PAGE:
Christie’s detective short stories are coming to you, for the first time in Arabic, as a live audio-drama serial
THE ARABIC VOICE™, Content Development Bureau
In the context of bringing out a rich precious heritage of literature masterpieces, Ketaabi project is coming up with an audio-drama serial of Agatha Christie’s detective stories, starting with “The Lost Millionnaire” story with Christie’s legendary star: Detective Poirot, narrated and performed by Ahmed AlQotb, sound-designed and engineered by Mohammad Abdel Ghaffar.
THE ARABIC VOICE studios aim to introduce about 5-6 stories through this serial, probably the first of its kind to be produced in standard Arabic, and offer it for free via Ketaabi’s Youtube.
Agatha Christie, or Dame Agatha Mary Clarissa Christie, Lady Mallowan, DBE (née Miller; 15 September 1890 – 12 January 1976) was an English writer known for her 66 detective novels and 14 short story collections, particularly those revolving around fictional detectives Hercule Poirot and Miss Marple. She also wrote the world’s longest-running play The Mousetrap and six romances under the pseudonym Mary Westmacott. In 1971, she was appointed a Dame Commander of the Order of the British Empire (DBE) for her contribution to literature.
Christie was born into a wealthy upper-middle-class family in Torquay, Devon. She served in a Devon hospital during the First World War, tending to troops coming back from the trenches. She was initially an unsuccessful writer with six consecutive rejections, but this changed when The Mysterious Affair at Styles was published in 1920 featuring Hercule Poirot. During the Second World War, she worked as a pharmacy assistant at University College Hospital, London, acquiring a good knowledge of poisons which feature in many of her novels.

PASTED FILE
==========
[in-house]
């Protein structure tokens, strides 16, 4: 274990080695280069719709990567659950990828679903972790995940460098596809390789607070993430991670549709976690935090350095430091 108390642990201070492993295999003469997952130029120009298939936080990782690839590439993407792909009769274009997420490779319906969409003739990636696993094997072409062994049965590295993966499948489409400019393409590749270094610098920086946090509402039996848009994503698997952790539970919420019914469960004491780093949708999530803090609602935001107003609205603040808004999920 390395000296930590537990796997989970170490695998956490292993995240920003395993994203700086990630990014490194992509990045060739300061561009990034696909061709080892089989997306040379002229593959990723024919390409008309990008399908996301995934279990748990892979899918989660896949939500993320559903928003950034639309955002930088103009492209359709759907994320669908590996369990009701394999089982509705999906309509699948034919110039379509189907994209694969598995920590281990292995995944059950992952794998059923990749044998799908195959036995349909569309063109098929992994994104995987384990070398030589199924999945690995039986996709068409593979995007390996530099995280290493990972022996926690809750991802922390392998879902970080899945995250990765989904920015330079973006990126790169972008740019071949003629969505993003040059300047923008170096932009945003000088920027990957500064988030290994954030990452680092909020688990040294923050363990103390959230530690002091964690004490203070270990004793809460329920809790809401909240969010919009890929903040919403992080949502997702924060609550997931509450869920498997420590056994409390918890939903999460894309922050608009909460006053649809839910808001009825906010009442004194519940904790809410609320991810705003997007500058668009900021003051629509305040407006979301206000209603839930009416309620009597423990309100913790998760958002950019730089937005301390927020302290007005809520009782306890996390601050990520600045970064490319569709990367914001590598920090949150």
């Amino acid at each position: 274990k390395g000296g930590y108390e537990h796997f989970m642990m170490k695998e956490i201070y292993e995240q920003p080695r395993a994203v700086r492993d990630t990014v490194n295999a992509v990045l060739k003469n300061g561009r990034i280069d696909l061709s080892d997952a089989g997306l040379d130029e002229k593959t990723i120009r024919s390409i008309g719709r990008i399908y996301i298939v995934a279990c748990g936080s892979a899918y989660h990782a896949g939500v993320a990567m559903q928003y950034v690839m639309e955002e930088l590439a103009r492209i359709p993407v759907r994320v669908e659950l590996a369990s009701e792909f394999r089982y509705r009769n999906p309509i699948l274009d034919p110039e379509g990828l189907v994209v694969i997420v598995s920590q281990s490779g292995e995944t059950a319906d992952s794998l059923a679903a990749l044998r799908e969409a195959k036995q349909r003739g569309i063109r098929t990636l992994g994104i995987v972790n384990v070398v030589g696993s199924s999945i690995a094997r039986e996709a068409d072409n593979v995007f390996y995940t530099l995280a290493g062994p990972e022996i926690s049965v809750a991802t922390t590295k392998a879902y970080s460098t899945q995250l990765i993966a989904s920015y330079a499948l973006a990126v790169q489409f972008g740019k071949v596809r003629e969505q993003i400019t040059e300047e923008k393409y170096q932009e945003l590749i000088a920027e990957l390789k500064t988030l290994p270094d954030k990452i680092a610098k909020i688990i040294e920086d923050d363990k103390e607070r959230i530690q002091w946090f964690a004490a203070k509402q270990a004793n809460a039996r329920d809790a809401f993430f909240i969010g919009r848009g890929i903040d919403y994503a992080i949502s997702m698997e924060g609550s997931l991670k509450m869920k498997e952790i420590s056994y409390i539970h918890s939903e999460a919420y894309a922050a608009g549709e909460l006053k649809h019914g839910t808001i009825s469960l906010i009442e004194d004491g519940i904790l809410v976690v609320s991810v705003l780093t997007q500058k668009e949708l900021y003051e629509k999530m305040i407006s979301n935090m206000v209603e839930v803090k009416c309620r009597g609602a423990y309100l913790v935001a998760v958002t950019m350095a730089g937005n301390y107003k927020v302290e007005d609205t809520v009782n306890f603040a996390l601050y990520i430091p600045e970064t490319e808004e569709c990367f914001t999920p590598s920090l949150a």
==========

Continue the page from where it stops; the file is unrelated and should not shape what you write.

Guinness World Records lists Christie as the best-selling novelist of all time. Her novels have sold roughly 2 billion copies, and her estate claims that her works come third in the rankings of the world’s most-widely published books, behind only Shakespeare’s works and the Bible. According to Index Translationum, she remains the most-translated individual author, having been translated into at least 103 languages. And Then There Were None is Christie’s best-selling novel, with 100 million sales to date, making it the world’s best-selling mystery ever and one of the best-selling books of all time. Christie’s stage play The Mousetrap holds the world record for longest initial run. It opened at the Ambassadors Theatre in the West End on 25 November 1952, and as of April 2019 was still running after more than 27,000 performances.
In 1955, Christie was the first recipient of the Mystery Writers of America‘s Grand Master Award. Later the year, Witness for the Prosecution received an Edgar Award from the MWA for best play. In 2013, The Murder of Roger Ackroyd was voted the best crime novel ever by 600 writers of the Crime Writers’ Association. On 15 September 2015, coinciding with her 125th birthday, And Then There Were None was named the “World’s Favourite Christie” in a vote sponsored by the author’s estate. Most of her books and short stories have been adapted for television, radio, video games, and comics, and more than 30 feature films have been based on her work.